9:00am (EST)
Futures are pointing towards a negative open after Durable Goods orders came in lower than expected.  Dow futures are down 38, S&P 500 index futures were down 6, while Nasdaq futures were down 7. 
I mentioned the bulls were trying to hold Dow 9,000 and with earnings season nearing a close the bulls are looking for the next catalyst. 
Bank of America (BAC, $13.34, up $0.25)
November 15 calls (BYOKO, $1.00, up $0.05)
Entry Price: $1.50 (6/12/09) Exit Price: $2.25 Return: -33% Stop: If BAC falls below $11, close the position.
Action: This position has gained over 30% since Sunday night’s Weekly Wrap but is still down from an entry price of $1.50.  Open Interest continues to build in the November options as the 15’s have an OI of over 100,000 contracts.  That means there are a lot of bets being placed at the $15 strike and they are very liquid.  This is great if you are trading 50 or 100 lot contracts.  I still like current positions at these levels.
For our new subscribers, BofA was below $5 on March 11th when I recommended a couple of call options, May 6’s and July 10’s.  They returned 400% and 500% as BofA stood at $10 a month later.  If you do the math and the stock doubles from here it puts BofA at $26.  These calls would be worth $11 and you would have a 1,000% return on you hands.  Anything is possible, right?  However, all we are looking for is a run past $15 so we can double or triple or money.  (PS, if you haven’t gotten my track record for 2009 or 2008, email us by going to the website and sending us a request)
Cisco Systems (CSCO, $21.93, up $0.09)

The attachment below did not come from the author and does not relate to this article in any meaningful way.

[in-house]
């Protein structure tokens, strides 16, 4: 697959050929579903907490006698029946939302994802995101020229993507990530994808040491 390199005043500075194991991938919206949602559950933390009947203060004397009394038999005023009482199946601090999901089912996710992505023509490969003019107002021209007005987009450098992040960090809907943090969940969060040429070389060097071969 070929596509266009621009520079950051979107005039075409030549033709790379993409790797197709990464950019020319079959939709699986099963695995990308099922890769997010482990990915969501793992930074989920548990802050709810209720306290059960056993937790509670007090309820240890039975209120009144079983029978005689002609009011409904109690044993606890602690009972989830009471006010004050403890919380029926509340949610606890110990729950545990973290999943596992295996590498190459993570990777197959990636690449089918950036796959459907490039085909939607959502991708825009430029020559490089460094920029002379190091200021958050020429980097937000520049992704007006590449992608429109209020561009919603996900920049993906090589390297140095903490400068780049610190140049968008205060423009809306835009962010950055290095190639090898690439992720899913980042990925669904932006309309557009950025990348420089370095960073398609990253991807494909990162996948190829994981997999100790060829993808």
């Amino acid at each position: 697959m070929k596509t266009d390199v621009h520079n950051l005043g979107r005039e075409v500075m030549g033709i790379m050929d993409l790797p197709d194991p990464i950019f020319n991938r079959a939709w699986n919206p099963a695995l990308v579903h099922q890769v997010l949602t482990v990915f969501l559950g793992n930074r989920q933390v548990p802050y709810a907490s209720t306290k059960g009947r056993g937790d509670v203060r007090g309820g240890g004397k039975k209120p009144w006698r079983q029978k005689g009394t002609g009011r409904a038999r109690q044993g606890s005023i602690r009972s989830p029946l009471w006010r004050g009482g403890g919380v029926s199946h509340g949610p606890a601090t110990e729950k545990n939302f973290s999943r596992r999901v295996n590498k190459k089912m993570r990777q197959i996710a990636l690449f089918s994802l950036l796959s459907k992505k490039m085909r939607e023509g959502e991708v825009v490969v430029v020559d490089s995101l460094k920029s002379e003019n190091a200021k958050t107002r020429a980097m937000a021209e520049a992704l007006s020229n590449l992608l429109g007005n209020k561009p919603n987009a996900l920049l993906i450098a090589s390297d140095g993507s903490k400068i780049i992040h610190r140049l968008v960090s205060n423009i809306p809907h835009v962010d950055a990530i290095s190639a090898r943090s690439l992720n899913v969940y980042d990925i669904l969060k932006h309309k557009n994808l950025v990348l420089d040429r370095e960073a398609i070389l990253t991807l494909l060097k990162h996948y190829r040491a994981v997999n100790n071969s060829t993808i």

October 20 calls (CYQJD, $2.50, up $0.05)
Entry Price: $1.50 (6/2/09) Exit Price: $3.00 Return: 67% Stop: $2.00
Action:  Tech held up well on Tuesday and Cisco traded up to $21.99.  The 52-week high is $25.25 which is my target for the stock.  The options traded as low as $2.16 so we will keep the $2.00 stop in place. 
Green Mountain Coffee Roasters (GMCR, $67.50, down $0.25)
August 80 calls (QGMHP, $1.50, down $0.10)
Entry Price: $1.40 (7/27/09) Exit Price: $2.10+ Return: 7% Stop: $0.70
Action:  The goal is to be out of this trade by the closing bell.  We will be watching this one all day as the company reports earnings after the bell today.  These options are inflated meaning the premiums are rich so be careful with this one.  If you can escape with a gain, even if it’s 10%, it may be better than leaving this one open.
Buffalo Wild Wings (BWLD, $39.32, up $2.21)
August 40 calls (BQUHH, $1.25, up $0.01)
Entry Price: $1.10 (7/27/09) Exit Price: $1.50 (7/28/09) Return: 36% Stop: CLOSED
Action:  I told you the best time to sell is at the open and these calls traded as high as $1.60.  The first 20 minutes are when the sharks are in the water and we all know sharks usually win these battles.  I can’t stress this point enough to the beginners we have on board.  If a stock is hot, the best time to sell is shortly after the bell because all of the rookie options traders were in there BUYING these call options on Buffalo reporting and beating Wall Street’s estimates.  Each earnings trade is different as you will see and it’s best to have a plan going in and an exit on when to close the trade. 
This trading tip is invaluable.
Cerner (CERN, $64.18, down $0.81) 
August 70 calls (CQNHN, $1.20, down $0.15)
Entry Price: $1.30 (7/27/09) Exit Price: $2.20 Return: -8% Stop: $0.65
Action:  Cerner got a 50 cent pop at the open and these call options trades as high as $1.50.  The company reports after the bell on Wednesday. 
Another point I want to make is how some option traders will only look for a 20 or 30 cent move in an option and then sell it.  If you buy 20 contracts and an option goes up 30 cents in price you have made $600.  Do it twice a week and you are making $50,000 a year.  Hard but not impossible.